Put the references that are most likely to give you an excellent recommendation close to the top of your list. Hiring managers may not have the time to contact every person on your reference list. If the first person gives you a glowing reference, they may decide that this is sufficient.
Select the best references for the specific job that you are applying for. Each contact you select should have positive things to say about you. However, certain connections may be able to recommend you more strongly in particular situations.
If you are applying for a managerial position, it is best to obtain references from former colleagues. These people can likely speak more authentically about what it is like to work with you. If you have led a team in the past, try to obtain a reference from at least one of your team members.
Listing your current colleagues as references?
While it is best to apply for a new job while you are already working, this can be rather tricky. Keep a separate reference list for confidential job searches. Or make sure that your references can be relied upon to keep the information private until you are ready to resign.
Applying for Your Dream Job?
If so, you may also want to check out my article on what kinds of Hobbies Interests to Put on Resumes.
But we have more than just great resources for writing the perfect resume! We can also assist with all the details involved in the application processes of various US-based companies. Including everything from Popeyes Chicken Application to the ABF Freight System Application process to Cintas Application. Just type your desired employer into our search box; you’ll probably find we have it!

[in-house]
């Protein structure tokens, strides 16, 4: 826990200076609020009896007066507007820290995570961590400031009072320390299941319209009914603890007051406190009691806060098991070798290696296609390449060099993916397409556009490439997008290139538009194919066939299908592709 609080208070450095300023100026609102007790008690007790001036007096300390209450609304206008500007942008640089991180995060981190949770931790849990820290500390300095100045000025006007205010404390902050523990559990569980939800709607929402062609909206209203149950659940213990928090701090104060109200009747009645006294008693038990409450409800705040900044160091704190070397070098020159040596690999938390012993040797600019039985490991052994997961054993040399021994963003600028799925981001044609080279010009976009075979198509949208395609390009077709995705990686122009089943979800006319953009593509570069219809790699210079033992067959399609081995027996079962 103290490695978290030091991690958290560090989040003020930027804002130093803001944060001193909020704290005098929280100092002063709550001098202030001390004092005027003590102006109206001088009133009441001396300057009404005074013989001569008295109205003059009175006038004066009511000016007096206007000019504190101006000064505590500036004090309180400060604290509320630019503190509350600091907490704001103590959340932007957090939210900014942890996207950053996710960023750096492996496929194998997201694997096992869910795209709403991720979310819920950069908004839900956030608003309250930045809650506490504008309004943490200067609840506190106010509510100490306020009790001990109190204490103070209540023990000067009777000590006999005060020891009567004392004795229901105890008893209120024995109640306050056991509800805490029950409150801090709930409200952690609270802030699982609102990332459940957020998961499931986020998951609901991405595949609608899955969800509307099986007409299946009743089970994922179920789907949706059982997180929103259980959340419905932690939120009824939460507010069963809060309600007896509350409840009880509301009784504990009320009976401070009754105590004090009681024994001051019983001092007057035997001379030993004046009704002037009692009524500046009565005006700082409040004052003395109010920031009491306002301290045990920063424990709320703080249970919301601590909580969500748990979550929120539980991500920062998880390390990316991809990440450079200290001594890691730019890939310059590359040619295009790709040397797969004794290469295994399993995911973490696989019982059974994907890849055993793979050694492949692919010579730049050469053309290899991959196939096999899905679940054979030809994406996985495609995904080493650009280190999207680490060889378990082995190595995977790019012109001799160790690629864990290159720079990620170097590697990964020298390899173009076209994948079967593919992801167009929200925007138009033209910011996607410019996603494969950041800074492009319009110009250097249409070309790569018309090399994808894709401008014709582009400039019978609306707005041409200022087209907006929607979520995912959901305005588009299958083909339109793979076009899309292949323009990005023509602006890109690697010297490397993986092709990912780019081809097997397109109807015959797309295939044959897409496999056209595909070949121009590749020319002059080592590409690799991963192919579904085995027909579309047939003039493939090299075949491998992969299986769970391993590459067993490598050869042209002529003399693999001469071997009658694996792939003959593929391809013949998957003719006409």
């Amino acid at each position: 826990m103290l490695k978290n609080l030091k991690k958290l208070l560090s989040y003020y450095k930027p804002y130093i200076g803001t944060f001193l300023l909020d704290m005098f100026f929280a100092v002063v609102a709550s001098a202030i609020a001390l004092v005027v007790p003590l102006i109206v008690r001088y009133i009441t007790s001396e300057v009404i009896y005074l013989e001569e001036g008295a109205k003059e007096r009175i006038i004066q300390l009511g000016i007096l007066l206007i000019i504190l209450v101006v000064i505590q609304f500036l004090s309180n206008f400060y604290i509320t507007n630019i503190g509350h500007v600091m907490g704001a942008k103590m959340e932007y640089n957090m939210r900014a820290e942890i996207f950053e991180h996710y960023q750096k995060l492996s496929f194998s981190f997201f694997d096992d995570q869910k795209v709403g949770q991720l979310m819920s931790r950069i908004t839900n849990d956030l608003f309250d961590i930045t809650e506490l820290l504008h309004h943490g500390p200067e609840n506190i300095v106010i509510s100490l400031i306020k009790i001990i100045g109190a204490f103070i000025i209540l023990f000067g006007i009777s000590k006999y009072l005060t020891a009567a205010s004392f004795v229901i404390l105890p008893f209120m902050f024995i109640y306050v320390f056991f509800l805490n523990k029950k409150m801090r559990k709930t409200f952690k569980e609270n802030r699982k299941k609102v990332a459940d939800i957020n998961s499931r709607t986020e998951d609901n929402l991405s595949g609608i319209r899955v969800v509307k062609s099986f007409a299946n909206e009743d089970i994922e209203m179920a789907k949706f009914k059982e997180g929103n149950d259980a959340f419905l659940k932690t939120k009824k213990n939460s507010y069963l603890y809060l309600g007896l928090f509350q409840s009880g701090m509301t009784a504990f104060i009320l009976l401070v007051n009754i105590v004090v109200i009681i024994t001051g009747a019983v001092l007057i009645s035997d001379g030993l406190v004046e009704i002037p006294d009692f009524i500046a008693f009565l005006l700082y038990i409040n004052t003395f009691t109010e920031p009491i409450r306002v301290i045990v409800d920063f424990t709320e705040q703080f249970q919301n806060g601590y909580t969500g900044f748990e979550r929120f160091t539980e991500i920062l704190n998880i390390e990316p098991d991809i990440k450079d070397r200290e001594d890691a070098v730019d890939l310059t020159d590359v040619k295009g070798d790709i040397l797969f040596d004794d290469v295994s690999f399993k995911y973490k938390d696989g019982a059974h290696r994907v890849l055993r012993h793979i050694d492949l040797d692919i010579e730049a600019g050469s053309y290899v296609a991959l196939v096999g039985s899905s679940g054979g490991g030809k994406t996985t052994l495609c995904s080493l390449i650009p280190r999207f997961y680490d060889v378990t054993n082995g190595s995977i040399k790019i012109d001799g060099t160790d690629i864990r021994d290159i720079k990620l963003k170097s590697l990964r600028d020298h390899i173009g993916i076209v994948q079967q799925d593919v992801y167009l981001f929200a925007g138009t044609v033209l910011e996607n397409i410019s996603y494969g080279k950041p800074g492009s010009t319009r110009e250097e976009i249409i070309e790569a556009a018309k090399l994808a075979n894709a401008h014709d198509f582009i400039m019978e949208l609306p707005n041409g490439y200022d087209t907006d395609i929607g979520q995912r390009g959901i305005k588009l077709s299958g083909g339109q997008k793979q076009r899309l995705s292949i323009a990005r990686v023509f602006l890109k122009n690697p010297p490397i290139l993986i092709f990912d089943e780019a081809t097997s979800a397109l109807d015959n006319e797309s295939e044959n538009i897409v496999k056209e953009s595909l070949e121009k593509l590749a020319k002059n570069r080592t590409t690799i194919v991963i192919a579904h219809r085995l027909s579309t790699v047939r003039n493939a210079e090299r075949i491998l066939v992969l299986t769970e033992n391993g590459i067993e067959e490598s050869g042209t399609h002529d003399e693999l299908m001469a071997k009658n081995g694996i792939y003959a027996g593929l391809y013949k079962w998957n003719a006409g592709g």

Regardless of what company you’re applying with, it’s best to start preparing yourself right now for potential questions that will come up in almost any interview. Read our comprehensive guides on Answering Tell Me About Yourself in Interview, discussing Strengths and Weaknesses for Job Interviews, and responding to Why Do You Want to Work Here? Plus, answering that dreaded question, Why We Should Hire You in 2023!
Finally, here are some recommended resources for interviewing like a pro if you’re just starting out in the job market: How to Create Positive Impressions and Answering Tough Interview Questions For Dummies.
Back to today’s topic…
Employers may not always check your references straight away, but it is best to be prepared. In some cases, you could be offered the job during the interview if everything goes well. If you are hired on probation, your references may be checked after a month or two.
Therefore, it’s vital to ensure your references are accurate and up to date. Your new employer could contact your previous employer and references at any time. So, the people you listed as references should be prepared for this to help make sure that things go smoothly.
Happy job hunting!